The central purpose of our existence is to bring glory to God. The first question in the Westminster Catechism is, “What is the chief end of man?” The answer, “The chief end of man is to glorify God and to enjoy him forever.” Our purpose is the same that Jesus had. Just before his crucifixion, Jesus was greatly troubled. But still he prayed in John 12:28, “Father, glorify your name.” 1 Corinthians 10:31 says, “So whether you eat or drink or whatever you do, do it all for the glory of God.”
The tabernacle was a place designed for the glory of God. When the tabernacle was completed and erected for the first time Exodus 40:34 says, “Then the cloud covered the tent of meeting, and the glory of the LORD filled the tabernacle.” Here was a place where people could take their eyes of their problems and focus on the greatness of God. But while doing his spiritual duty, Korah lost sight of his creative purpose. Instead of serving to bring glory to God, he desired more glory for himself.
Here we see the dark side of ministry. As we serve, sacrificing to help others, handling the sacred objects of worship, our Bibles, songbooks,planners, and communion elements, it can become more about us than God. We want to take instead of give the glory to God.
Musicians and creative types have a real struggle with this. I know because I am one. Why wasn’t I asked to sing that song? Why wasn’t I placed at center stage? They always put me on the side where it’s so dark. Why didn’t anyone say how great I sang after the service today? Why won’t they let me play the part I’m hearing in my head instead of confining my creative genius to this third-grade arrangement? I don’t do block chords. Don’t they know I studied Chopin?
I remember the first time the worship team at my dad’s church got an electric guitar player. We were all pumped to finally have some fuzzy power chords. But as it turned it out, he wasn’t as good as he thought he was. We were all eager to help him grow, but he wasn’t teachable. In fact, he insisted on having his Marshall amp at a certain level. Every time we asked him to turn it down so we could dial the mix in better, he got red around the neck.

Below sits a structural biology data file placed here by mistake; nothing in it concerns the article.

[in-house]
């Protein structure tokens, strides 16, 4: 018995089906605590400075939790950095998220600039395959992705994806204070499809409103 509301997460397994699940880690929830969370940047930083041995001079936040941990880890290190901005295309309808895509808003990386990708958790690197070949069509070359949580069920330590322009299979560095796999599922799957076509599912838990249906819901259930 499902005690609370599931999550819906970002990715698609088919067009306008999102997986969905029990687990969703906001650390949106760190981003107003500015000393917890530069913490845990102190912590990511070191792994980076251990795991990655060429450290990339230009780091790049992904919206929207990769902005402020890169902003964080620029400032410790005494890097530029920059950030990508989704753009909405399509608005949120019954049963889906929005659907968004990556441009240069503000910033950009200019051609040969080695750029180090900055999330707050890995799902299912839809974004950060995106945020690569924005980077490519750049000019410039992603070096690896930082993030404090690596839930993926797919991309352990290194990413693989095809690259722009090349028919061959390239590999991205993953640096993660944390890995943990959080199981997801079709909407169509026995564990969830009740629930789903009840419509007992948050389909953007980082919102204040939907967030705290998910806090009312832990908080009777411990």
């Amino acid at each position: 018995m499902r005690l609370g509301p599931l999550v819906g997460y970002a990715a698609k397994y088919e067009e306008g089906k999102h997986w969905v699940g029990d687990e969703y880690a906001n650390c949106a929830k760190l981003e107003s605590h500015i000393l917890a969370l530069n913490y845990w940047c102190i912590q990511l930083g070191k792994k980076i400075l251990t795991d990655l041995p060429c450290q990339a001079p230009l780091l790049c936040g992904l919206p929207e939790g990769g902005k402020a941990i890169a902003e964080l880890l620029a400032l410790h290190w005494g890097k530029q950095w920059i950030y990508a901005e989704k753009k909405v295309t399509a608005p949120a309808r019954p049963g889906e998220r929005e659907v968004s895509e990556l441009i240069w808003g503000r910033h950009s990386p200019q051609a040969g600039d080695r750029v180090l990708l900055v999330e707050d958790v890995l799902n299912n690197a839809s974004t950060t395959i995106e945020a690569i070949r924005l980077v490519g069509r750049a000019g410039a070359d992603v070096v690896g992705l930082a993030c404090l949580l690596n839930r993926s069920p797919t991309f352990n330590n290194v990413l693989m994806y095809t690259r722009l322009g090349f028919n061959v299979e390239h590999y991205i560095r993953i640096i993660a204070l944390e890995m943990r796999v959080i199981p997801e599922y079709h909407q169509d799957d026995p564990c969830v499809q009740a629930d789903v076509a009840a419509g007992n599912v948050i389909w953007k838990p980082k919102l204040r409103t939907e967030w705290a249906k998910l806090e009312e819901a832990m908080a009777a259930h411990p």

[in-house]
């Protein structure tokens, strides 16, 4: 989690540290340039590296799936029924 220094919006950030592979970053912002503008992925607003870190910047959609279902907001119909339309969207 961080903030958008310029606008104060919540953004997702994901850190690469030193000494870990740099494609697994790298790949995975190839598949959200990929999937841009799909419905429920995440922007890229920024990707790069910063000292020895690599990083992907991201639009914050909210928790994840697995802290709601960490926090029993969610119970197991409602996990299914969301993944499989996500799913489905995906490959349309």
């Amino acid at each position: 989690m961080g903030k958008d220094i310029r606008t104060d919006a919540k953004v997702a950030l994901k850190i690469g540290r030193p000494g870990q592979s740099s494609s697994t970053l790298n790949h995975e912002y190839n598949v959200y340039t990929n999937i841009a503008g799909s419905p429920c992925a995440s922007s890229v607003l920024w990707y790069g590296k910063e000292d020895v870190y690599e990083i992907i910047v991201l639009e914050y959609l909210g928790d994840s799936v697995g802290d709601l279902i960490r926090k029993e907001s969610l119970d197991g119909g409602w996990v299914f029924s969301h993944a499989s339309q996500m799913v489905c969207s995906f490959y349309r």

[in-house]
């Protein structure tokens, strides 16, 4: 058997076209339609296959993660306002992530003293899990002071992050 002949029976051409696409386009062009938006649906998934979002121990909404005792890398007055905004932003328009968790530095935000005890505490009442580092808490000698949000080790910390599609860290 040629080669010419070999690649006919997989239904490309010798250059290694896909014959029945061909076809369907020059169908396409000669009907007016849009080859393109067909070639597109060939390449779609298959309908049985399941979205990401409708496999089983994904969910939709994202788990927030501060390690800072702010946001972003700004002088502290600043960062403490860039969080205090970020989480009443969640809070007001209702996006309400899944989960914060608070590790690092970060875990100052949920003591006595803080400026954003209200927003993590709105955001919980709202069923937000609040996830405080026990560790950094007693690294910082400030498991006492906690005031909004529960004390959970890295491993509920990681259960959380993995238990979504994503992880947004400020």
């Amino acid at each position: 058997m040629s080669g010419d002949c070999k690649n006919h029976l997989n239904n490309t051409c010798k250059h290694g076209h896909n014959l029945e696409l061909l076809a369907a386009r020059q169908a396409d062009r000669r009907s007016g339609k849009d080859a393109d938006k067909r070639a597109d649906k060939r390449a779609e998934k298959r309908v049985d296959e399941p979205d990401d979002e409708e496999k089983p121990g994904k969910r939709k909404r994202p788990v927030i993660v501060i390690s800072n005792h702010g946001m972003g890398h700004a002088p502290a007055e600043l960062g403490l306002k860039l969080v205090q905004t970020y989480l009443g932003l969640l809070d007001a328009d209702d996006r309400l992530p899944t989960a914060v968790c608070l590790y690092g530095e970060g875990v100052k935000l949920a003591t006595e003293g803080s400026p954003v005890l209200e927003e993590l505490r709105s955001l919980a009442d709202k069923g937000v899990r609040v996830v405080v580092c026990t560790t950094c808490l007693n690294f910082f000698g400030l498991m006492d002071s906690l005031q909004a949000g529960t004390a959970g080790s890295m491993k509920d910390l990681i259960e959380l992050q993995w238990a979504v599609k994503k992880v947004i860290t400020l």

It’s interesting to note that Korah’s family later demonstrated great songwriting ability. Eleven of their songs made it into the greatest hymnbook of all times, the book of Psalms. Here are a couple attributed to the Sons of Korah. Psalm 42:1, “As the deer pants for streams of water, so my should pants for you, my God.” Psalm 46:10, “Be still, and know that I am God; I will be exalted among the nations, I will be exalted in the earth.” Korah had more than just muscle for moving furniture. It looks like he had a creative gift. We’ll never know for sure, but we do know there’s a danger for all who stand on the stage, in the lights, in front of a crowd. Music and ministry can become all about me.
Let’s picture the disciples in a disagreement over who would sit at Jesus’ right hand, while he prepared himself for the cross. Now, see them in the upper room standing around waiting for Jesus with dirty feet. The roads in that day had no sewer system and cattle and horses relieved themselves in the streets. All of it was mixed in the dust and dirt. Wearing sandals all day meant you had stinky feet. But that night there was no servant to do the dirty job. When Jesus entered immediately took a towel and began touching and washing their feet, taking the humblest place, filling a need.
Let’s remember, in all our serving, in whatever capacity, we are are not serving a person, or ourselves but God. Our sacrifice should be done with gladness and joy because before God it is an act of worship that glorifies him. 1 Peter 4:11 says, “…If anyone serves, they should do so with the strength God provides, so that in all things God may be praised through Jesus Christ. To him be the glory and the power forever and ever. Amen.”